The Flood: God would rather destroy the world than lose us

HomeEmail Archives

Reflection

There’s something to be said about God’s love. His persistence. His down right extreme level of stubbornness. And His unmatched jealously for His creation. Before man was created God the Father made a decision to create humanity to be a gift to God the Son ( 2 Timothy 1:8-9 and John 17:24). And here we are.

Through all of the terrible yet exciting events that have taken place since man’s inception you and I are still here. Over the last 20+ weeks we’ve barely scratched the surface but have covered a lot. Creation, Adam and Eve’s necessity for one another, God’s divine beings, The Fall, the earth’s futility, how to obtain joy in futility as well as Satan’s true role and failure. We’ve even looked ahead towards the war in Heaven.

And now we’re seeing just how much the earth was impacted by God’s fallen angels. The amount of depth within the story of our human existence is incalculable. It has been filled with such tragedy, such horrors, and yet so much grace, goodness and mercy. Here we are. Humanity.

It’s probably a surprise to you that we have not touched on Jesus…yet. This is on purpose. It’s because I want us to get God the Father right. My desire is for you to know Him as a true Father. The only Father. The Father. Not as the testing, meddling, over burdened and easily angered deity the world makes Him out to be. And so for at least half a year we’ve focused on God the Father in an effort to correct our posture towards Him. I hope and pray you’re finding this process beneficial.

But we’re not stopping. At this point in our journey we’ve met the Watchers. These Watchers have corrupted the earth with what could only be described as a plague. I’m sure you know what happens next. God floods the earth in order to cleanse it. However, I want to pause right here because you and I should let this moment in history sink in and break us.

A grieving God

When commonly talked about in Christian circles, much of the narrative around the flood typically trends towards how horrible man was. Or how righteous Noah happened to be. At times, the narrative may lean towards the event being a foreshadowing of Jesus. But what I want you to focus on something else this time around. Instead, focus on God the Father. I want you to imagine what God must have been going through at the time.

I’ve said this in previous editions, that it can be hard for us to realize God has feelings. He is a jealous God, who has children. Being omnipotent, omnipresent or omniscient doesn’t render God’s heart apathetic. Remember Jesus?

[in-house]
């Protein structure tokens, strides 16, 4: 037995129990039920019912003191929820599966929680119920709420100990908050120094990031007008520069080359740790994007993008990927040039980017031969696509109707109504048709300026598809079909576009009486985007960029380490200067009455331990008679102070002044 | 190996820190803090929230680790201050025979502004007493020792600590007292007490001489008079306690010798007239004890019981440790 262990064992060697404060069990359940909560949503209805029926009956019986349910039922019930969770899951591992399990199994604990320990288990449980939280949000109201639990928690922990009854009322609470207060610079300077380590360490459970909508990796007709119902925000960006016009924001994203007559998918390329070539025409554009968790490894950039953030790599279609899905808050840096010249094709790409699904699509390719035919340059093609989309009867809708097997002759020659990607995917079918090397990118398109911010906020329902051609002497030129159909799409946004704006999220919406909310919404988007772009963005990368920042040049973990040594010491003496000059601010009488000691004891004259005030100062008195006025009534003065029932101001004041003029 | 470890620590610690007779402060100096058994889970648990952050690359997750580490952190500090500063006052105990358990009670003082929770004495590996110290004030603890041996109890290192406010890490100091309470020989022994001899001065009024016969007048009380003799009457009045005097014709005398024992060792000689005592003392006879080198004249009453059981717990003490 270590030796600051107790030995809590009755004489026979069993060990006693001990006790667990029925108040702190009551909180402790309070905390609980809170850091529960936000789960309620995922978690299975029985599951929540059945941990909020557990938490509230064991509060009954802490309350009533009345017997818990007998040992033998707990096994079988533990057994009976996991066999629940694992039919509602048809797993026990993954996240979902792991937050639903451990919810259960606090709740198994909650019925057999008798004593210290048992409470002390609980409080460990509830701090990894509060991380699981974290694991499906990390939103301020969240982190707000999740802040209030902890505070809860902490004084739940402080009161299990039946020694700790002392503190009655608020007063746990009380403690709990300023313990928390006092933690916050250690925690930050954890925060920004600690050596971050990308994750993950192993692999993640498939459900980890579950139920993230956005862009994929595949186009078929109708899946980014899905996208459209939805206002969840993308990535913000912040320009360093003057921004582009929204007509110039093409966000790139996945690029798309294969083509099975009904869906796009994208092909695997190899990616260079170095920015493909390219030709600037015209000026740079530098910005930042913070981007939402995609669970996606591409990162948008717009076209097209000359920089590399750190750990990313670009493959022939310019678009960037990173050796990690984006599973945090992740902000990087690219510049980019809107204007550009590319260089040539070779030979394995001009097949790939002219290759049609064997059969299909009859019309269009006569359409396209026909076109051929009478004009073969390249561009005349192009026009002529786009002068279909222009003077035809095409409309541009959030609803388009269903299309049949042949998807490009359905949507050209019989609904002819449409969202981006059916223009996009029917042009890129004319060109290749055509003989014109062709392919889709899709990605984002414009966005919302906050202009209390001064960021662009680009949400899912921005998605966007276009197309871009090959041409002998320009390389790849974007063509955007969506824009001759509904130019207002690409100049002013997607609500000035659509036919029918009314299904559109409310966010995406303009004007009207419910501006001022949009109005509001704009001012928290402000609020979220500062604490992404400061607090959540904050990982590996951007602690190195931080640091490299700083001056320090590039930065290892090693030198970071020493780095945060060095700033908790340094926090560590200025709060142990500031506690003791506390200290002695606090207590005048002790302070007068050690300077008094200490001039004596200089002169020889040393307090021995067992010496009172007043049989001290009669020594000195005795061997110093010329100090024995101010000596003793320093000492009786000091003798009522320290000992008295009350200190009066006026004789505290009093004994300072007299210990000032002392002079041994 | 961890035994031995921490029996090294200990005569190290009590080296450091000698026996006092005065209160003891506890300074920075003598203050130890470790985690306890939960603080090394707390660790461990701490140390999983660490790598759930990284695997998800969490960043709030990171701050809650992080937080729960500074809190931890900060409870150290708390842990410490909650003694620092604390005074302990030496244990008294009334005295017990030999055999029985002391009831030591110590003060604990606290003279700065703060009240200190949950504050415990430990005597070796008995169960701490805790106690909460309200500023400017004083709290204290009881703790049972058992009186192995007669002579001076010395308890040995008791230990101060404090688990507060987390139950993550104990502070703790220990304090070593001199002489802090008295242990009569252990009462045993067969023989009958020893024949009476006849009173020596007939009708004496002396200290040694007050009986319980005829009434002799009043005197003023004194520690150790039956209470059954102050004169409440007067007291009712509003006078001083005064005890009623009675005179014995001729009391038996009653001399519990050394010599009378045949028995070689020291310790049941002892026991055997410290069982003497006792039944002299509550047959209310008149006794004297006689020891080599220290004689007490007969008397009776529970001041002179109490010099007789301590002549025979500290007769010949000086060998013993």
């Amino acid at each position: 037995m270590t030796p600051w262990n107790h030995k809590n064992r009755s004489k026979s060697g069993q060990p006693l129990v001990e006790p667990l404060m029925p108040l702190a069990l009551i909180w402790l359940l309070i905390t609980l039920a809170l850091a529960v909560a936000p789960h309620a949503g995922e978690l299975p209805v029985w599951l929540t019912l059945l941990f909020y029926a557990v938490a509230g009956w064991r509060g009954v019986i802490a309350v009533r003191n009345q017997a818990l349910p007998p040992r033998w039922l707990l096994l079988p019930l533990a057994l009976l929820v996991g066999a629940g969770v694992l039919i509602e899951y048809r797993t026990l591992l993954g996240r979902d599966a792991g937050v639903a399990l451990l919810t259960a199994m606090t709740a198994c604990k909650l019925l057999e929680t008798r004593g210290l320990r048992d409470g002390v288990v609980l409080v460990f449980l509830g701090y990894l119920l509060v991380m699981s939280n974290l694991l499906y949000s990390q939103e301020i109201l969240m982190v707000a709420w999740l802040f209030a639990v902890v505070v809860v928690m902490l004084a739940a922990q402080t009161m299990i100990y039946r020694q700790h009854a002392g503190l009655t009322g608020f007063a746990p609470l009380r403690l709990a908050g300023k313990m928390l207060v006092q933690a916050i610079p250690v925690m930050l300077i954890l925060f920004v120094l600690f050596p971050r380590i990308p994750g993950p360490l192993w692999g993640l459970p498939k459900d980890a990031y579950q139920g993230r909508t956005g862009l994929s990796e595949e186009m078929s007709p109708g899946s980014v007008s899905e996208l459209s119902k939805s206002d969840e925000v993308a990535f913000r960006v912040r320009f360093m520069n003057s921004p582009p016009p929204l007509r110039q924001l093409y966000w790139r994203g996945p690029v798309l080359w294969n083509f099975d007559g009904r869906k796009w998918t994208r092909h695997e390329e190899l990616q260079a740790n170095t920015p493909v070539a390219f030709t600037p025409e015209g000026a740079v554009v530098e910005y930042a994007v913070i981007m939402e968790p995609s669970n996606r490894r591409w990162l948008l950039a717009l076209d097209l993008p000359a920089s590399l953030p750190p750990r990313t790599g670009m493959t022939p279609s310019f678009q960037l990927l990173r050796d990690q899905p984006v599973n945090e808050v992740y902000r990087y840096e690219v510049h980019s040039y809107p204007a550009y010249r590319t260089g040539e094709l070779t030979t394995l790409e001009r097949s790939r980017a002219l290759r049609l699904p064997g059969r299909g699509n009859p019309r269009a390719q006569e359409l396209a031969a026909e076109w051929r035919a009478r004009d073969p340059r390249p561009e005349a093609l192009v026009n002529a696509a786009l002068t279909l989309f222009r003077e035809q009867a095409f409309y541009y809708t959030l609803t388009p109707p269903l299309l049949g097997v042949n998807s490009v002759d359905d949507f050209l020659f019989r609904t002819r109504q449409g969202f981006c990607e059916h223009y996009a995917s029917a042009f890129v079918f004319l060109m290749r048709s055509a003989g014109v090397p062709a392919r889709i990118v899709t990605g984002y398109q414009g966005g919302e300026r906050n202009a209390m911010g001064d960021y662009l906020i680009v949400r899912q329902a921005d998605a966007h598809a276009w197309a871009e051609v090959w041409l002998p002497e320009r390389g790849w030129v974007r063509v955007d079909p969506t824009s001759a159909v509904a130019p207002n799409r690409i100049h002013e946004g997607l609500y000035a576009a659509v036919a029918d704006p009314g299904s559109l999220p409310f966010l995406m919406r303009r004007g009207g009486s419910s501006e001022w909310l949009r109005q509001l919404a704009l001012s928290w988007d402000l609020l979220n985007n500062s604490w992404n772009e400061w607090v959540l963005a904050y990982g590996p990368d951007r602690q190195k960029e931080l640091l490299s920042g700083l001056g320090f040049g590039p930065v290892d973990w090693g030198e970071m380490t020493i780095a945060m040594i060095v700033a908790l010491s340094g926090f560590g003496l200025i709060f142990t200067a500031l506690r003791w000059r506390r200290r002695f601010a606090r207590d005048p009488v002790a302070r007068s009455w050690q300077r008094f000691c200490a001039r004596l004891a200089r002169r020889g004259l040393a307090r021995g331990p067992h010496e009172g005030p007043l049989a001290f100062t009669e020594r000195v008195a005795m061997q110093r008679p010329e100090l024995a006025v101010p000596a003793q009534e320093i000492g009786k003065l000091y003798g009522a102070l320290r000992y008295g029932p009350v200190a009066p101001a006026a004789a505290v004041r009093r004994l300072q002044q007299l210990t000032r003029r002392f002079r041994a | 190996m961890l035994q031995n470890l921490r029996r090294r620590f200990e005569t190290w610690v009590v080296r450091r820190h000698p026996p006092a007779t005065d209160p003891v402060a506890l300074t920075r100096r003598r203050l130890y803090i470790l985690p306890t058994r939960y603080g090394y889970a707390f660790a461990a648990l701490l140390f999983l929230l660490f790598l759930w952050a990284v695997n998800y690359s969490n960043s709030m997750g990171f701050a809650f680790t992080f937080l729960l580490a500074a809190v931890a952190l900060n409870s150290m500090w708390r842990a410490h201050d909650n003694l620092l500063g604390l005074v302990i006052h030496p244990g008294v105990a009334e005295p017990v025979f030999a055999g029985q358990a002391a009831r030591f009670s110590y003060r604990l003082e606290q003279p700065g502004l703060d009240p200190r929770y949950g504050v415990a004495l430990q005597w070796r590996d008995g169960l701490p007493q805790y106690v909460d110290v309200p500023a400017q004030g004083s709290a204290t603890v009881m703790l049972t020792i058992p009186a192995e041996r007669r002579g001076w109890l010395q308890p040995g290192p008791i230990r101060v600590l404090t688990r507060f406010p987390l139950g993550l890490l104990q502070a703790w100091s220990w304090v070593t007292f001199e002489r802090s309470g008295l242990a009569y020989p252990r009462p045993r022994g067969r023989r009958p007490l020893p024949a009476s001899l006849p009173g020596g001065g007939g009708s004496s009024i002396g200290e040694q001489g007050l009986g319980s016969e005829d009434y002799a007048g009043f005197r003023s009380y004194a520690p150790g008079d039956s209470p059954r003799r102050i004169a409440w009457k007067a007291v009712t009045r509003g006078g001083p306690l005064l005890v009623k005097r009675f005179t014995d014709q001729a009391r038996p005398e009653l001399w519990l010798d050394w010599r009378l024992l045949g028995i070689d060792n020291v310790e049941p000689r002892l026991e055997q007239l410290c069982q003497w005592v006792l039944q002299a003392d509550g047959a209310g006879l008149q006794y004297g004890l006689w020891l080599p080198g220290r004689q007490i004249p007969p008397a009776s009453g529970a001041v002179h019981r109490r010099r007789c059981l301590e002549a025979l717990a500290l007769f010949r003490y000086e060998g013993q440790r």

Knowing all of this, can you imagine the brokenness of God’s own heart during this time of horror? For God to look down on His creation and see their plight. His own children. His wonderful creation now swallowed by the plague of evil and corruption. How does God not reflect back to the wonderful moment where He brought Adam into being? From the dust of the ground. God breathed His own life into him. Much like a parent reminiscing on the day their child was born. Together, God and Adam walked. He later blesses Adam with a helper, Eve.

And now, God is watching His own creation eat itself alive. Literally and figuratively. Scripture tells us God was grieved in His heart. And what parent wouldn’t be?

6 And the LORD regretted that he had made man on the earth, and it grieved him to his heart. - Genesis 6:6 (ESV)

As a father myself, I can’t even imagine the depth of brokenness God must have felt, watching His own children ravage one another as well as all of creation. It was all so beautiful. Full of life, promise and it was good. Yet God is now grieved and regretting He had created man on the earth. The earth, was supposed to be man’s home. His place of work and rest. His place to glorify God. His domain where he would exercise full dominion. And now earth was nothing more than a massive grave site. My own heart breaks for what God witnessed. And yet, you and I are still here.

God, in His own brokenness decided He would do something so extreme that it almost defies all logic. He does something that could be seen as completely irrational and could cause anyone of a sound mind to question His moral compass. He cleanses the earth’s plague by destroying everything in it, save Noah, his family and unique kinds of animals. And not because He needed to do it. No one forced God’s hand. He could have stood by until the very end and did nothing.

But God in His jealous love for you and I, for humanity, wiped out all of His work in order to preserve His work. We know that God is not one to break a promise. And He kept His promise to God the Son, that we would be eternally gifted to Him. God was not about to let us go despite what havoc the fallen angels had caused or despite what sins humanity engulfed themselves in.

The flood was the first time we saw God go to extremes in order to preserve the human race. Not because He had to do it. But because He’s a God that keeps His promises and because He loves us. To the point to where He will burn it all down to the ground just to save us! Know that the flood wasn’t about punishment. It was about God’s love to preserve us. You and I. His creation.

He is our God! Our Father! And there is none like Him!

Written by Terrence Covin
Want more content like this? Subscribe to the weekly Meet God newsletter.
Sign Up Now!